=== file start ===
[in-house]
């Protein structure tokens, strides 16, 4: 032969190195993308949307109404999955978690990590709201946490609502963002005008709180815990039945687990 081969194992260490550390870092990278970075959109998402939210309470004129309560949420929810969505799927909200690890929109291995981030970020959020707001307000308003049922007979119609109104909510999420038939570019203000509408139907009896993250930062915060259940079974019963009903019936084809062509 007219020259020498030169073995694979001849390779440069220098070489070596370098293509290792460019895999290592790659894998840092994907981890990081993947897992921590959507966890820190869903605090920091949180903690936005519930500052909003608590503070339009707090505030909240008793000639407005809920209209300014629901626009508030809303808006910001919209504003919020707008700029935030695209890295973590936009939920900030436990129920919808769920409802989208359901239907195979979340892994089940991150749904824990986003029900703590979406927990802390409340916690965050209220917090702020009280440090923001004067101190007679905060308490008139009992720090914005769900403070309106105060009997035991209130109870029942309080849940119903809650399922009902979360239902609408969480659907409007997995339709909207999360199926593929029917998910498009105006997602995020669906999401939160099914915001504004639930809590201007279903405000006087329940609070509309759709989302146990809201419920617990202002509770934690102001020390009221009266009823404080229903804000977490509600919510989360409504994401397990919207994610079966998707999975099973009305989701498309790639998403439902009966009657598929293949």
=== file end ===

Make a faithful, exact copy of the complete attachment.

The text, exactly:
[in-house]
């Protein structure tokens, strides 16, 4: 032969190195993308949307109404999955978690990590709201946490609502963002005008709180815990039945687990 081969194992260490550390870092990278970075959109998402939210309470004129309560949420929810969505799927909200690890929109291995981030970020959020707001307000308003049922007979119609109104909510999420038939570019203000509408139907009896993250930062915060259940079974019963009903019936084809062509 007219020259020498030169073995694979001849390779440069220098070489070596370098293509290792460019895999290592790659894998840092994907981890990081993947897992921590959507966890820190869903605090920091949180903690936005519930500052909003608590503070339009707090505030909240008793000639407005809920209209300014629901626009508030809303808006910001919209504003919020707008700029935030695209890295973590936009939920900030436990129920919808769920409802989208359901239907195979979340892994089940991150749904824990986003029900703590979406927990802390409340916690965050209220917090702020009280440090923001004067101190007679905060308490008139009992720090914005769900403070309106105060009997035991209130109870029942309080849940119903809650399922009902979360239902609408969480659907409007997995339709909207999360199926593929029917998910498009105006997602995020669906999401939160099914915001504004639930809590201007279903405000006087329940609070509309759709989302146990809201419920617990202002509770934690102001020390009221009266009823404080229903804000977490509600919510989360409504994401397990919207994610079966998707999975099973009305989701498309790639998403439902009966009657598929293949």